• Many interrelated sites, apparently owned by “A Foreign Affair”, based at 7227 North 16th Street, Suite 240, Phoenix, AZ 85020, (602) 553-8178. This seems to include, Loveme.Com,,, AsianSingles.Com and probably many more. Likewise these sites seemed to charge per-message fees. We also found a huge number of negative reviews, such as here, here, here, here, here, and here in some cases accusing the sites of being fraudulent or looking the other way with fraud transpiring on their site in order to earn more per-message fees. Could this be true?
  • China Love (,,,, and (in the family) which had many negative reviews including here, here, here, here, here, here, and here. These sister sites seemed to differ somewhat in their approach to the scam reports: rather than creating or buying additional look-alike domains as the previous sister-companies, these have created hundreds of SPAM-pages on the internet to attempt to outrank the negative reviews. All the SPAM-pages written apparently in a very Chinese style and describing elaborate anti-scam and anti-fraud procedures. These sites also charge per-message fees to send and receive messages. Could the reports we found be true? According to this link, CHNlove now has also begin registering other domain names just as the other two examples, including and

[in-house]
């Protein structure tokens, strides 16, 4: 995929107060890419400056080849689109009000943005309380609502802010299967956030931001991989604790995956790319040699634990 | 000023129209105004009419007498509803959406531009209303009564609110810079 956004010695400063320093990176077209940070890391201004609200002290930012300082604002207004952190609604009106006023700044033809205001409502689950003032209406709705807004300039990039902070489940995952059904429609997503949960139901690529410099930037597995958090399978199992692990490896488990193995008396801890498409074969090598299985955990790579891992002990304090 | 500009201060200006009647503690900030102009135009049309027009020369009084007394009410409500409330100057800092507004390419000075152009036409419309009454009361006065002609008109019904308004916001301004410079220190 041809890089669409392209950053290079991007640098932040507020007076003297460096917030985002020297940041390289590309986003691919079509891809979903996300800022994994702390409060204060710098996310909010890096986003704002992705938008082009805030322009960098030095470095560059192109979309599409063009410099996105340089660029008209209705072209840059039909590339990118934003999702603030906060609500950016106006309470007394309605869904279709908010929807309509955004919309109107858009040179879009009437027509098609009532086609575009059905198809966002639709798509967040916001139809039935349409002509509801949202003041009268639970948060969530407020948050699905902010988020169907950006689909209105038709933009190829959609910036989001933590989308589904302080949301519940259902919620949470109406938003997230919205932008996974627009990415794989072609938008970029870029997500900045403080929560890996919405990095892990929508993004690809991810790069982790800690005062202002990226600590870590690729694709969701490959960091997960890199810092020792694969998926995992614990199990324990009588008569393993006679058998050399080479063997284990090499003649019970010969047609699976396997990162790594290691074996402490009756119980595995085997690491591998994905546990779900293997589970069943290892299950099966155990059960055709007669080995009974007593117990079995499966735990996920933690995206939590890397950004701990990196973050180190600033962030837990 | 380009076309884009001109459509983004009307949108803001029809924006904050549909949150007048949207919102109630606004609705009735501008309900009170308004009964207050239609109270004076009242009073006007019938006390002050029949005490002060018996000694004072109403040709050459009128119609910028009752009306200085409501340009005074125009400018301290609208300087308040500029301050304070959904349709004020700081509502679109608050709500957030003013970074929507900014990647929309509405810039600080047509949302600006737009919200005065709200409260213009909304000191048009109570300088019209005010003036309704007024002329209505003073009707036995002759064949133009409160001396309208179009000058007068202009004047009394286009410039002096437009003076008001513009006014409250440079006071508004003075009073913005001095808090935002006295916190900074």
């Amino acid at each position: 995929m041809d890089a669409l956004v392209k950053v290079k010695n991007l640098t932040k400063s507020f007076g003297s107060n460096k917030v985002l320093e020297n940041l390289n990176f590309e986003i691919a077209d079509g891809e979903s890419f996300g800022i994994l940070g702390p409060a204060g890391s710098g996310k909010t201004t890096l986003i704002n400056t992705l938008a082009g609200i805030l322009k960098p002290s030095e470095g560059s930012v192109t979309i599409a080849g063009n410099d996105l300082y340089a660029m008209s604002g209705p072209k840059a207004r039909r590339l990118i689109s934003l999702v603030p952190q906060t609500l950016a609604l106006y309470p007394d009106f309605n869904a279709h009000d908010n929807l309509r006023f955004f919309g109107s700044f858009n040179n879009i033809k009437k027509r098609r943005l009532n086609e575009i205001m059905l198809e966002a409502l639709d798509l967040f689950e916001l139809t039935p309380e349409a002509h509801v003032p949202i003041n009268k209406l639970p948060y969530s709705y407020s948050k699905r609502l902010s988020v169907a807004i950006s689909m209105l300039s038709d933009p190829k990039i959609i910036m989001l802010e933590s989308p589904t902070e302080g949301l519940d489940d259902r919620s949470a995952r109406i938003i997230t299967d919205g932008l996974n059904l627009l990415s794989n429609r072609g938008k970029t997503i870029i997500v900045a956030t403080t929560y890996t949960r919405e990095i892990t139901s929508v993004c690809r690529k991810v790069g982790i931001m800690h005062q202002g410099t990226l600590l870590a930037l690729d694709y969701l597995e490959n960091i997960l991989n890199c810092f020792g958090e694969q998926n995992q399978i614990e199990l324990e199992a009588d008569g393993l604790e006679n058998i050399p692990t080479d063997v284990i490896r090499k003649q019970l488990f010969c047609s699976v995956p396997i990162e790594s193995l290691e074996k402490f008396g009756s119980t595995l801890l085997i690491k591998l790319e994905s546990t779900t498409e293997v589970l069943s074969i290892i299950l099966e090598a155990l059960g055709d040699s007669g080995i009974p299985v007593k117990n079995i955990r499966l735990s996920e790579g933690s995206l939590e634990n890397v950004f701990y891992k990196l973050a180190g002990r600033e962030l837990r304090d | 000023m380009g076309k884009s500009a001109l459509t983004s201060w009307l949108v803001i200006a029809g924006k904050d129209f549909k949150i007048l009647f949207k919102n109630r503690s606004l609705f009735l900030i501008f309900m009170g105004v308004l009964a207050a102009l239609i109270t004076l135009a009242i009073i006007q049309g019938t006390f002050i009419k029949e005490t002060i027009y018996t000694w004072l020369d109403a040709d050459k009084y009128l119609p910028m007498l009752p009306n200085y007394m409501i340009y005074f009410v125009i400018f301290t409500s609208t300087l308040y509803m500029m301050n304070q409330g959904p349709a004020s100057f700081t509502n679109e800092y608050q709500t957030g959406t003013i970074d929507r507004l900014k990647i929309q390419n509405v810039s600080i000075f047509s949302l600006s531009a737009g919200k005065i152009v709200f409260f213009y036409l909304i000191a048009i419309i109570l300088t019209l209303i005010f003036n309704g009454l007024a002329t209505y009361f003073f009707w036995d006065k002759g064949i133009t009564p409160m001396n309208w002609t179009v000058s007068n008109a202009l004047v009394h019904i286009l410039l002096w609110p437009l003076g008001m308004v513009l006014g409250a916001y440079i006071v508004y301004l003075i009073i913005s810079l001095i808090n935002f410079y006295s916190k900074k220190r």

We don’t claim that all websites listed of these last 3 groups are fake, even though that is what is claimed by dozens of people on the internet. We don’t claim they are legitimate either. We don’t know for certain. It does seem suspicious that these 3 site families all charge per-message fees, and seem to be accused of the kinds of fraud that would tend to maximize the amount of per-message fees they are collecting. However, we aim to bring this up as a hypothetical because we don’t have all the facts. What if fraudulent sites do exist? Maybe it is actually some other sites which are fraudulent?  Whose job is it to uncover the fraud? Who is accountable?

As a legitimate site offering a genuine service, we have to compete against other advertisers and services. If those sites have a business model that enables them to get more revenue from their members, they can outbid us in advertising services such as Bing and Google and force us to pay higher advertising costs. This results in higher costs that we need to pass on to our members, as well as less funds we have available to improve our services. And if those services are actually low quality for their members, it is a disservice to them (even if the business model seems to reward a questionable business practice in the short term). Of course, if the other businesses are offering legitimate services and are able to get more revenue by providing superior services, more power to them: it is the consumer’s choice to choose a service provider that gives them the best value.

So then, what if there are dishonest or outright fraudulent businesses competing for space in the paid and unpaid search results?  Is it the responsibility of a search engine to investigate this?

Google’s adwords terms of service prohibit Adword’s advertisers from “(c) advertise anything illegal or engage in any illegal or fraudulent business practice.”